The relationship between auditor and client is a critical part of the accounting process. Both parties must agree on the scope of work to be done, as well as the responsibilities of each party. This agreement is typically documented in an engagement letter. An engagement letter is a contractual agreement that defines a business relationship, limits the responsibilities of the audit firm and sets expectations on both sides of the table.
Previous research has shown that management and auditors negotiate in distinct ways. For example, studies have found that managers are more likely to use tactical negotiation strategies such as bid high/concede later and trade-off one issue for another than auditors (Smith & Nichols, 1982; DeFond & Jiambalvo, 1993). However, these studies do not directly compare the negotiation decisions of both parties when faced with the same negotiation context.
In other words, if the engagement letter specifies that the auditor must obtain sufficient appropriate audit evidence and maintain professional skepticism and independence, the auditor should be less willing to acquiesce to client requests. This may be due to the fact that acquiescence can lead to the loss of a client before recuperating the costs invested in start-up, or it could be because the auditor wants to please the customer in order to retain their business (DeAngelo 1981).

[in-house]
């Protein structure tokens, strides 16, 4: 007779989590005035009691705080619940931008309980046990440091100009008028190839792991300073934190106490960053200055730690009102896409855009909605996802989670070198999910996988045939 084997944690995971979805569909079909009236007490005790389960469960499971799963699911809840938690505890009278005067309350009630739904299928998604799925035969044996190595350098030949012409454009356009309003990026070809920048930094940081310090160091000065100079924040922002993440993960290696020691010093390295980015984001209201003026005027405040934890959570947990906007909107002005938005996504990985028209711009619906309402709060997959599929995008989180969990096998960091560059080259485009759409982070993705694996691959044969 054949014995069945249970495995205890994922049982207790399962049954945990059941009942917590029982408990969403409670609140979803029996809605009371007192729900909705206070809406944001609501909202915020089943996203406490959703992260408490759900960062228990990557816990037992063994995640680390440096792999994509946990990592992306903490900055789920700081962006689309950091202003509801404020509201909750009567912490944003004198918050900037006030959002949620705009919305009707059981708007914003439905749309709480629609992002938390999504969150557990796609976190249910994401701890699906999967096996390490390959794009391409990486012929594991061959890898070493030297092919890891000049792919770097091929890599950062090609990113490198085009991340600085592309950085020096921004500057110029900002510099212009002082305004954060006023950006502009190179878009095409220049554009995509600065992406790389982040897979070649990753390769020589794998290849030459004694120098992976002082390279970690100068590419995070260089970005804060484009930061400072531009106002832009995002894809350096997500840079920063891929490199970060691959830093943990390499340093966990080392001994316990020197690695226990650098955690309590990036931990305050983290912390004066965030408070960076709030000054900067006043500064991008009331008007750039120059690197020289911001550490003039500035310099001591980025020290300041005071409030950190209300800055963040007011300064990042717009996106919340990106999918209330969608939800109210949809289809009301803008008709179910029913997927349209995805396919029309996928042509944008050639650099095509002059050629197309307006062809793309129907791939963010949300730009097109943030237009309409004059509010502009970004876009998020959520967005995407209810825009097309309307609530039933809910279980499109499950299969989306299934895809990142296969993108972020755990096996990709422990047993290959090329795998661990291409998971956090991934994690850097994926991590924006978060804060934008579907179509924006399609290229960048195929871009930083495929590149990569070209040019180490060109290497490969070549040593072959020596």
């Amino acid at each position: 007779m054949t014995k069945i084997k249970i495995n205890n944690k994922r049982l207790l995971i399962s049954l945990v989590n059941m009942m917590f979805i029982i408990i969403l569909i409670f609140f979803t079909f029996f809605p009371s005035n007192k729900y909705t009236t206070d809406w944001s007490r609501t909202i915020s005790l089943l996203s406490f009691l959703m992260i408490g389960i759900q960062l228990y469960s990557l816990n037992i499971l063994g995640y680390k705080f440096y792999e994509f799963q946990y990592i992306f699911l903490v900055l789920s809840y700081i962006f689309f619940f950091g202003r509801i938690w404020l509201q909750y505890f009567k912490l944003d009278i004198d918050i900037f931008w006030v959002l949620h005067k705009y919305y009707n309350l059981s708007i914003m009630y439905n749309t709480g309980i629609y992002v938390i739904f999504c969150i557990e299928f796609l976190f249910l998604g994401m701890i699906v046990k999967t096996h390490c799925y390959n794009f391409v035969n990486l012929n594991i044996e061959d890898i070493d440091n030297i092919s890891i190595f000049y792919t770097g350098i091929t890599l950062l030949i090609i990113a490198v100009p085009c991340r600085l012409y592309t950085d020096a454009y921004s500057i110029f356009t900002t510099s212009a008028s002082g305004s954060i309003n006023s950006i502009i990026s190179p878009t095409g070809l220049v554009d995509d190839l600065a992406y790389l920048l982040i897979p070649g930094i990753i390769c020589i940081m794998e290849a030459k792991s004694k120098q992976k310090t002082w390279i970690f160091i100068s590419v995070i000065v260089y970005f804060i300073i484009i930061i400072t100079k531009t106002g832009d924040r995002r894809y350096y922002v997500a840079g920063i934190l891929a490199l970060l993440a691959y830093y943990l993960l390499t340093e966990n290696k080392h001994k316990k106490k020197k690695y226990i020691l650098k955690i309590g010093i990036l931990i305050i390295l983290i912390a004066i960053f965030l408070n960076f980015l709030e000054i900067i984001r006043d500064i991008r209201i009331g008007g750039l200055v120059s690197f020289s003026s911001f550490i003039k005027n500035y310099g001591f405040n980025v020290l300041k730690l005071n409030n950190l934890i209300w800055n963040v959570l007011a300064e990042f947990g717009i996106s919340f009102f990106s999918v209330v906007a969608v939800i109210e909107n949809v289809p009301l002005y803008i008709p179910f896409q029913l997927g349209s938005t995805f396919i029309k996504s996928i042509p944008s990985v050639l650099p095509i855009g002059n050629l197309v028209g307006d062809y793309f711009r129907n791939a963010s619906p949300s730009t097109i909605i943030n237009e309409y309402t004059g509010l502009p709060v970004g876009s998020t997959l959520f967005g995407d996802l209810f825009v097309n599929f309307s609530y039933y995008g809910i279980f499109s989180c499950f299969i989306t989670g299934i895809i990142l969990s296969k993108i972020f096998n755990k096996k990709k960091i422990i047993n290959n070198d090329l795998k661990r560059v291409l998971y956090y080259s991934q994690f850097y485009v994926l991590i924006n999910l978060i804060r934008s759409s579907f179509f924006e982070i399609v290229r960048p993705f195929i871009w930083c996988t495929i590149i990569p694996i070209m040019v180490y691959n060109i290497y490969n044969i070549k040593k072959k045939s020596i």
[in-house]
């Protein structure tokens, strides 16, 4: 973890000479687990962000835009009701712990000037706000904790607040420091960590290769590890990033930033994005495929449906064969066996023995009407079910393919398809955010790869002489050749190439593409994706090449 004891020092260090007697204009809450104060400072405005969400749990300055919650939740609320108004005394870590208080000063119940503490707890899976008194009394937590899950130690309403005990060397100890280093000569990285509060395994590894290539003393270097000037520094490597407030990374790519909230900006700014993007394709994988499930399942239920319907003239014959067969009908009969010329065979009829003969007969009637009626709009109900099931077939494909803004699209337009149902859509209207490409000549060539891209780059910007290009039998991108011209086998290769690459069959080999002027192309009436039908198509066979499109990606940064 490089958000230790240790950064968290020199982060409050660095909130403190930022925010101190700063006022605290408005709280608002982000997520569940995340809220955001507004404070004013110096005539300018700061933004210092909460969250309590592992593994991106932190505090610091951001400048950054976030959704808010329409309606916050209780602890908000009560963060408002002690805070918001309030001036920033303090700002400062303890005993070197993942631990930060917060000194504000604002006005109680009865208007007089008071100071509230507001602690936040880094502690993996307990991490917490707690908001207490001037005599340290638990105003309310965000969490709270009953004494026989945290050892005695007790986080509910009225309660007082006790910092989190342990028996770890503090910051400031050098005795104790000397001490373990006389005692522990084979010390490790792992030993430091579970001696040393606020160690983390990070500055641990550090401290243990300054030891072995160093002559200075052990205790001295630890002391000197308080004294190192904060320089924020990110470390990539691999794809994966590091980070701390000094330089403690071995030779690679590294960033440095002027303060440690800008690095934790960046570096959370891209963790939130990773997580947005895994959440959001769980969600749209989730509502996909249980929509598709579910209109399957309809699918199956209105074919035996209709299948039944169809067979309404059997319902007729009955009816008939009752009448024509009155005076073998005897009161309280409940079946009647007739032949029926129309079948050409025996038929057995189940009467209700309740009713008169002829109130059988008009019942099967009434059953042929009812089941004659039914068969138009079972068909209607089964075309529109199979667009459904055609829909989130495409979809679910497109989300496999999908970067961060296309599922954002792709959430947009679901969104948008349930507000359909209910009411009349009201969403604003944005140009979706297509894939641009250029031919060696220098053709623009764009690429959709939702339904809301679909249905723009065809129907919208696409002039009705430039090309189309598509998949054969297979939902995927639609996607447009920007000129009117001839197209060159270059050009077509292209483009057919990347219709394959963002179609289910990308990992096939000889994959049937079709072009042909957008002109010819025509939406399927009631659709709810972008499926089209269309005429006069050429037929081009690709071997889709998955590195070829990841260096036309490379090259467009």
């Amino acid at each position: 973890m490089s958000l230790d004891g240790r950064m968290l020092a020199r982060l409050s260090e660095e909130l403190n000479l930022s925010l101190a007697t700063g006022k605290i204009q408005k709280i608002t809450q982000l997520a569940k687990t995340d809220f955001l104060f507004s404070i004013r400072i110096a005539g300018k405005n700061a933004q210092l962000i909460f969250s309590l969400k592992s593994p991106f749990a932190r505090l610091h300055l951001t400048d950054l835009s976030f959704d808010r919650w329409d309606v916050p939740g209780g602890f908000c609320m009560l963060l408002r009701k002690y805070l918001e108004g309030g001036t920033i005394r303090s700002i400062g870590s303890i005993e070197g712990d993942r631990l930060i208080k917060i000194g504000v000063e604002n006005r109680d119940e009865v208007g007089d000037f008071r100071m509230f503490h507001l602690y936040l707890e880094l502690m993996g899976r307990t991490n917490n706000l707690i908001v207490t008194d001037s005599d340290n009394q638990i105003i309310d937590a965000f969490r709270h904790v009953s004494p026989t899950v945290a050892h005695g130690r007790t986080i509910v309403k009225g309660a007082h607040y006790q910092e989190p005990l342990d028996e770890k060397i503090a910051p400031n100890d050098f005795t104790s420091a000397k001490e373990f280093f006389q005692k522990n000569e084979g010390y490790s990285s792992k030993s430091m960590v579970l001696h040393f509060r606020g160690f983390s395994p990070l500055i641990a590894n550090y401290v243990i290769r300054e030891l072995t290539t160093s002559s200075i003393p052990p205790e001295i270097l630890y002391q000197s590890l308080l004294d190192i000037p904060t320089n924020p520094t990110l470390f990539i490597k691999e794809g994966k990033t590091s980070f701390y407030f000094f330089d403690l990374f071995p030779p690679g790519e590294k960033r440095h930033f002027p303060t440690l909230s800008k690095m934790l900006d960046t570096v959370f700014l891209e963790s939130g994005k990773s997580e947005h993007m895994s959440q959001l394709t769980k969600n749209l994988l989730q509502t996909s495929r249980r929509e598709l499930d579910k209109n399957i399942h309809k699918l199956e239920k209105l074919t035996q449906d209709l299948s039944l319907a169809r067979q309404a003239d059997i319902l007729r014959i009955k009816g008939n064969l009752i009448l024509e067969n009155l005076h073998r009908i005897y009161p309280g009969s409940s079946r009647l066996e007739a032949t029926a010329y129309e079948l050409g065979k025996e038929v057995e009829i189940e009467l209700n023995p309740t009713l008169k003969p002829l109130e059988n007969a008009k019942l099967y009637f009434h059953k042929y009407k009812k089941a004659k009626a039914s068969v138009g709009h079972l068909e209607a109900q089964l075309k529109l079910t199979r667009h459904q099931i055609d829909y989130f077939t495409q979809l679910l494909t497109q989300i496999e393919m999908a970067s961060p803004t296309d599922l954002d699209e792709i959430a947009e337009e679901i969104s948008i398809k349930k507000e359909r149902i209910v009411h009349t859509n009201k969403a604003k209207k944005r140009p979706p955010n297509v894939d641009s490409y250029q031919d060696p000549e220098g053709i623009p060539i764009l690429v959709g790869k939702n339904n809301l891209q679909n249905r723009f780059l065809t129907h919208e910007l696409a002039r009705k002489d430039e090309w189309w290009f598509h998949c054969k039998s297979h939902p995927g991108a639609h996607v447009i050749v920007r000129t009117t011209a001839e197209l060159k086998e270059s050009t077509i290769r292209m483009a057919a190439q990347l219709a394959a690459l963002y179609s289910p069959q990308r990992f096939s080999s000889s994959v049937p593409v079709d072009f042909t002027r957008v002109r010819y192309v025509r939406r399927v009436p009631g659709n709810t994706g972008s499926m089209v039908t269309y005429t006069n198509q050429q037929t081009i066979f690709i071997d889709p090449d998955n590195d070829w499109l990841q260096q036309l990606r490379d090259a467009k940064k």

On the other hand, some studies show that clients prefer trusting and long-term relationships with their auditors and want to be cooperative with them. This is a challenging balance to strike between the need to be independent and the desire to build great client service. agreement between auditor and client